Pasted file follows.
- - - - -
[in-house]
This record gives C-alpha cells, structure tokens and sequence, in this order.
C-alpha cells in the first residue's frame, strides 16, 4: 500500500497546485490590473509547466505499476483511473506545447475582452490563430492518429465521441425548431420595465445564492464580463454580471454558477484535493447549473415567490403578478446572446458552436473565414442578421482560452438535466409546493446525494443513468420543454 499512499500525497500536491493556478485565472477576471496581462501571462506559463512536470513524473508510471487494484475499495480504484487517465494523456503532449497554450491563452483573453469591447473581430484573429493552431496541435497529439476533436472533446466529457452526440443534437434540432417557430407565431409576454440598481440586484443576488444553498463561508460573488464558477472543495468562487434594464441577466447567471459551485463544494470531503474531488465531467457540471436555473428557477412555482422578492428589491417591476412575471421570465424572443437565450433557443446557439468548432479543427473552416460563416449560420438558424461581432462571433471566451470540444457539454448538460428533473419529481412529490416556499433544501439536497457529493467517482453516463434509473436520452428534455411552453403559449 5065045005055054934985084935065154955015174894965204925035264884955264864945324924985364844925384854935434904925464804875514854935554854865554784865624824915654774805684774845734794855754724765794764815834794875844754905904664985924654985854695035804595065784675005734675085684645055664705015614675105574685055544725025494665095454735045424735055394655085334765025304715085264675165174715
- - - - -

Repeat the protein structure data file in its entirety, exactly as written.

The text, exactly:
[in-house]
This record gives C-alpha cells, structure tokens and sequence, in this order.
C-alpha cells in the first residue's frame, strides 16, 4: 500500500497546485490590473509547466505499476483511473506545447475582452490563430492518429465521441425548431420595465445564492464580463454580471454558477484535493447549473415567490403578478446572446458552436473565414442578421482560452438535466409546493446525494443513468420543454 499512499500525497500536491493556478485565472477576471496581462501571462506559463512536470513524473508510471487494484475499495480504484487517465494523456503532449497554450491563452483573453469591447473581430484573429493552431496541435497529439476533436472533446466529457452526440443534437434540432417557430407565431409576454440598481440586484443576488444553498463561508460573488464558477472543495468562487434594464441577466447567471459551485463544494470531503474531488465531467457540471436555473428557477412555482422578492428589491417591476412575471421570465424572443437565450433557443446557439468548432479543427473552416460563416449560420438558424461581432462571433471566451470540444457539454448538460428533473419529481412529490416556499433544501439536497457529493467517482453516463434509473436520452428534455411552453403559449 5065045005055054934985084935065154955015174894965204925035264884955264864945324924985364844925384854935434904925464804875514854935554854865554784865624824915654774805684774845734794855754724765794764815834794875844754905904664985924654985854695035804595065784675005734675085684645055664705015614675105574685055544725025494665095454735045424735055394655085334765025304715085264675165174715